Men in War
|Men in War|
Original film poster
|Directed by||Anthony Mann|
|Produced by||Sidney Harmon
Anthony Mann (uncredited)
|Written by||Philip Yordan|
|Based on||Day Without End (Combat)
by Van Van Praag
|Music by||Elmer Bernstein|
|Edited by||Richard C. Meyer|
|Distributed by||United Artists|
|Box office||$1.5 million (US)|
Men in War (1957) is a war film about the Korean War directed by Anthony Mann. It stars Robert Ryan and Aldo Ray as the leaders of a small detachment of American soldiers cut off and desperately trying to rejoin their division. The events of the film take place on one day; 6 September 1950. It was based on a 1949 World War II novel of the Normandy campaign Day Without End by Van Van Praag that was retitled Combat in 1951.
Some sources claim that credited screenwriter Philip Yordan was actually fronting for the blacklisted Ben Maddow. The Pentagon refused any cooperation with the producer and condemned the film for its depicition of a US Army unit without discipline.
Most of the same cast and crew made God's Little Acre the following year.
On 6 September 1950, an isolated and exhausted platoon of the 24th Infantry Division is cut off. In addition to losing radio contact, the platoon is harassed by unseen North Korean infiltrators who silently kill the Americans and take their weapons. Platoon commander Lieutenant Benson (Robert Ryan) has only vague instructions to reach a certain hill to link up with American forces.
The patrol stops a jeep driven by Sergeant "Montana" (Aldo Ray) and shell shocked passenger "the Colonel" (Robert Keith) from the First Cavalry Division. The Colonel is unable to speak and is tied to his seat. After the Battle of the Nakdong River, where "our men fell like rain", the tough experienced Montana decided he and his Colonel, whom he treats like his father, have had enough of the war. Benson commandeers their jeep for his platoon's equipment and the battle-fatigued Corporal Zwickley (Vic Morrow).
The platoon makes its way towards the hill. Montana disobeys Benson by instinctively shooting a surrendering North Korean sniper, who turns out to have a concealed weapon inside his hat. Sergeant Killian (James Edwards) is killed while covering the rear after absentmindedly filling his helmet net with flowers. Montana takes his place and feigns fatigue, luring the infiltrators into the open, where he kills them.
The cynical Montana transforms the platoon back into a military formation while also curing Zwickley's neurosis by slapping him around. The platoon successfully carries on through sniper attack, artillery barrage, and land mines.
When they reach the hill, they find it held by the North Koreans. Montana shoots three enemy soldiers disguised as Americans after a North Korean prisoner is used as bait and killed by his own men. Benson and his men launch an attack, but Montana and the Colonel sit it out. The Colonel comes to his senses, joins the assault, and is killed. Shamed, Montana joins Benson. They use grenades and a flamethrower to destroy a pillbox and machine gun nest.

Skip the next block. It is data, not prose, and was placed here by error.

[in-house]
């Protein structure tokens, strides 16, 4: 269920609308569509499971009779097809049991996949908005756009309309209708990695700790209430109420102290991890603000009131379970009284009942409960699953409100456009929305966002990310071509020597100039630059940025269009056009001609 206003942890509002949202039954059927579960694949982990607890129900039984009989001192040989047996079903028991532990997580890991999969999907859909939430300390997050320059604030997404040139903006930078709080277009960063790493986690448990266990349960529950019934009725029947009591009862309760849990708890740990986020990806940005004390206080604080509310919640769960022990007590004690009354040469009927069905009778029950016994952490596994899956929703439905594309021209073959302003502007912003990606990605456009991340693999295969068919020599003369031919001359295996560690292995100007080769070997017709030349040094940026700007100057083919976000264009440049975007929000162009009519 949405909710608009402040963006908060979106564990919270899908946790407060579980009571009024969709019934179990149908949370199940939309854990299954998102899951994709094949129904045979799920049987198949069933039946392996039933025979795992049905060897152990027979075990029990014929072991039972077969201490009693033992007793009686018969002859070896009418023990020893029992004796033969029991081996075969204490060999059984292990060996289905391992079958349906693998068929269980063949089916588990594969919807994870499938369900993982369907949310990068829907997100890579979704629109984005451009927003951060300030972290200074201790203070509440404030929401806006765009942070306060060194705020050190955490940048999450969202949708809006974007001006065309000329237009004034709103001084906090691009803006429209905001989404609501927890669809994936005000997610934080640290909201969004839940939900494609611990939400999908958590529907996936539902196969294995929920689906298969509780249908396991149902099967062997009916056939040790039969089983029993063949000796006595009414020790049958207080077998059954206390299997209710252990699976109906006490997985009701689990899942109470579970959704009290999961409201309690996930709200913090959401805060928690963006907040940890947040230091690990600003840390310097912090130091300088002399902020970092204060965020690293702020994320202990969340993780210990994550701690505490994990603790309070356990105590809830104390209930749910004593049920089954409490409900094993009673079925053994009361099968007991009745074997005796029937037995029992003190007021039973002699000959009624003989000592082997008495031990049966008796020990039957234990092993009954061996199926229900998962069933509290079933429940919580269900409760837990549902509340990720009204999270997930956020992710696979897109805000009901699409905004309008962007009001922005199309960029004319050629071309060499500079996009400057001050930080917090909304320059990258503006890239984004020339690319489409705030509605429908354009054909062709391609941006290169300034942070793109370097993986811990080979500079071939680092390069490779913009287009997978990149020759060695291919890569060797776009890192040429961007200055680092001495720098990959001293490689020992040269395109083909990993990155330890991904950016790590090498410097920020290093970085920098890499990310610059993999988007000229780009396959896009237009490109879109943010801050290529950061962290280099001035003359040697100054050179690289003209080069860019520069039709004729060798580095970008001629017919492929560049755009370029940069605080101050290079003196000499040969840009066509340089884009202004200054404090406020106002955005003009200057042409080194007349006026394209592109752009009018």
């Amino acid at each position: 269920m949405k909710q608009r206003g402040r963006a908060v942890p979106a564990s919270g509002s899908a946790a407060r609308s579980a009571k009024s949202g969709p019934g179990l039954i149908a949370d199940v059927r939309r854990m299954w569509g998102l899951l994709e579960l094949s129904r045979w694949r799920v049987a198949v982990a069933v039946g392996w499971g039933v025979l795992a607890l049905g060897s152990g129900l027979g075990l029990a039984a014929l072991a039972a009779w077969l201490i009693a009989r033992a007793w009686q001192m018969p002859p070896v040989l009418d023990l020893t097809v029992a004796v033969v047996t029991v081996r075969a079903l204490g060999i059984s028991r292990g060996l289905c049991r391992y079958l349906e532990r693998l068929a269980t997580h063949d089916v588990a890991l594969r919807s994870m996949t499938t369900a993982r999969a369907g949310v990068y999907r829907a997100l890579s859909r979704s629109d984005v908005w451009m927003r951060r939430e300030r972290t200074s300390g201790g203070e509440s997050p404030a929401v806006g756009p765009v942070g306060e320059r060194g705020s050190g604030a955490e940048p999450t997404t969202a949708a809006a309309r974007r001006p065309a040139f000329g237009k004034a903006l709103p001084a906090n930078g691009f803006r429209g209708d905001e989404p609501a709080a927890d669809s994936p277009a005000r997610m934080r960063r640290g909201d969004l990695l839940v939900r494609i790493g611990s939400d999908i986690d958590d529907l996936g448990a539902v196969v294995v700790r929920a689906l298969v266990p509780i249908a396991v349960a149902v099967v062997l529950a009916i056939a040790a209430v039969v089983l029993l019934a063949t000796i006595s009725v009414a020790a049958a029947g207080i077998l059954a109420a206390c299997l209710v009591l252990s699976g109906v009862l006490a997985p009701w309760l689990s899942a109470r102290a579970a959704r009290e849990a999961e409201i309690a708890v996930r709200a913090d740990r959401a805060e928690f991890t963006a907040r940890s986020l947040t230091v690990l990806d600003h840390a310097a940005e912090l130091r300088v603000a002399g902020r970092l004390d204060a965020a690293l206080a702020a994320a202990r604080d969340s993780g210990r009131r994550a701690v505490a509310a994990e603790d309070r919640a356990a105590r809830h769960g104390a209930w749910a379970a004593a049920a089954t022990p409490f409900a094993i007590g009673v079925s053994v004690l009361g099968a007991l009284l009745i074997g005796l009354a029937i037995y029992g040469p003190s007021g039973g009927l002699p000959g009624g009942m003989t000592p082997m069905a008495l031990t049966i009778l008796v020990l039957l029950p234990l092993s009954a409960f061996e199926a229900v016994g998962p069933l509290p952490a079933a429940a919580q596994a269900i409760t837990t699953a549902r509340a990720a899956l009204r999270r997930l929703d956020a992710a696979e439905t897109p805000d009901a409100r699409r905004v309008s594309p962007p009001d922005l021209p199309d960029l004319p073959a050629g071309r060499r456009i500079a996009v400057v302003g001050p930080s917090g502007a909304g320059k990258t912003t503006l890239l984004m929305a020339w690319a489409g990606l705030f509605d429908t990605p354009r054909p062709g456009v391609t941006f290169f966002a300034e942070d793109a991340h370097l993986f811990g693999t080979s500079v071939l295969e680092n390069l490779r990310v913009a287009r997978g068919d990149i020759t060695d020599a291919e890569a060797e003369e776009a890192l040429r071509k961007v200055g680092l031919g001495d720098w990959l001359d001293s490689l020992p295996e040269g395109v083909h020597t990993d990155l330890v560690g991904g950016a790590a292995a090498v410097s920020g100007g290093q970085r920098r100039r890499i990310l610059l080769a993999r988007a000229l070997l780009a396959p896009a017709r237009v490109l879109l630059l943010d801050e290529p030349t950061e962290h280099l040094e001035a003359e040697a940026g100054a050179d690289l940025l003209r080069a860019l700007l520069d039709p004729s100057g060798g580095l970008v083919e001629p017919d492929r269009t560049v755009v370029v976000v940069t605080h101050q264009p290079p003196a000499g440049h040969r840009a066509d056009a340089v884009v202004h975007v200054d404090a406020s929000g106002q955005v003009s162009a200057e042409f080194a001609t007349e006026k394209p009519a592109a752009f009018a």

Only Benson, Montana, and Sergeant Riordan (Phillip Pine) survive. When American reinforcements arrive, Montana produces a container of medals that the Colonel meant to award his men. Benson calls the roll as Montana throws the medals to the dead on the slope of the hill, while Elmer Bernstein's title song plays in the background.
- Robert Ryan as Lieutenant Benson
- Aldo Ray as Sergeant Joseph R. "Montana" Willomet
- Robert Keith as The Colonel
- Phillip Pine as Sergeant Riordan (as Philip Pine)
- Nehemiah Persoff as Sergeant First Class Nate Lewis
- Vic Morrow as Corporal James Zwickley
- James Edwards as Sergeant Killian
- L. Q. Jones as Sergeant Davis
- Scott Marlowe as Private Meredith
- Adam Kennedy as Private Maslow
- Race Gentry as Private Haines
- Walter Kelley as Private Ackerman
- Anthony Ray as Private Penelli
- Robert Normand as Private Christensen
- Michael Miller as Private Lynch
- Victor Sen Yung as the North Korean prisoner / Sniper
Unable to get tanks and military extras from the Pentagon, both Mann and composer Bernstein concentrate on the landscape, in this case filmed at Bronson Canyon. Enemy soldiers are rarely seen, and the isolation of the platoon is strongly conveyed. Mann had previously made film noirs in the late 1940s and Westerns in the early to mid-1950s and combined elements of both in his first war film.
- "Top Grosses of 1957", Variety, 8 January 1958: 30
- Variety film review; January 23, 1957, page 6.
- Harrison's Reports film review; January 26, 1957, page 15.
- pp.144-147 Huebner, Andrew. J. The Warrior Image-Soldiers in American Culture 2008 UNC Press
- Men in War soundtrack album notes
- Men in War at the Internet Movie Database
- Men in War at the TCM Movie Database
- Men in War at AllMovie
- Men in War at the American Film Institute Catalog